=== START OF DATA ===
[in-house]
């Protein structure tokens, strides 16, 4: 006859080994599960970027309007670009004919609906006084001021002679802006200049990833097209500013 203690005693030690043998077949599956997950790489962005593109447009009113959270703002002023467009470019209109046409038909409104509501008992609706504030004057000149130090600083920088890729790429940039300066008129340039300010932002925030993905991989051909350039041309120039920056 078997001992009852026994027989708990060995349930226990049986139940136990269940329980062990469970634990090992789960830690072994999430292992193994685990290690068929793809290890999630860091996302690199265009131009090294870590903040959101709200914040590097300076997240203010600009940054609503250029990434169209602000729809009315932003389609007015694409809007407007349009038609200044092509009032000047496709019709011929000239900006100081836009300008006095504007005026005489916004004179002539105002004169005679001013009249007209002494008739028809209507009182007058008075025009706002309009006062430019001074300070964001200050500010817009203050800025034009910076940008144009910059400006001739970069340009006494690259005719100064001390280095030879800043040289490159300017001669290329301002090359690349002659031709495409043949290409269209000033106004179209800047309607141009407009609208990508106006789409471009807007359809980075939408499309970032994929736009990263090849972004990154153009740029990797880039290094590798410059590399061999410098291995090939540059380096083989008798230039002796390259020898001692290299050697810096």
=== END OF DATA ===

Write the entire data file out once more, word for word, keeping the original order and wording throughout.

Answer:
[in-house]
């Protein structure tokens, strides 16, 4: 006859080994599960970027309007670009004919609906006084001021002679802006200049990833097209500013 203690005693030690043998077949599956997950790489962005593109447009009113959270703002002023467009470019209109046409038909409104509501008992609706504030004057000149130090600083920088890729790429940039300066008129340039300010932002925030993905991989051909350039041309120039920056 078997001992009852026994027989708990060995349930226990049986139940136990269940329980062990469970634990090992789960830690072994999430292992193994685990290690068929793809290890999630860091996302690199265009131009090294870590903040959101709200914040590097300076997240203010600009940054609503250029990434169209602000729809009315932003389609007015694409809007407007349009038609200044092509009032000047496709019709011929000239900006100081836009300008006095504007005026005489916004004179002539105002004169005679001013009249007209002494008739028809209507009182007058008075025009706002309009006062430019001074300070964001200050500010817009203050800025034009910076940008144009910059400006001739970069340009006494690259005719100064001390280095030879800043040289490159300017001669290329301002090359690349002659031709495409043949290409269209000033106004179209800047309607141009407009609208990508106006789409471009807007359809980075939408499309970032994929736009990263090849972004990154153009740029990797880039290094590798410059590399061999410098291995090939540059380096083989008798230039002796390259020898001692290299050697810096």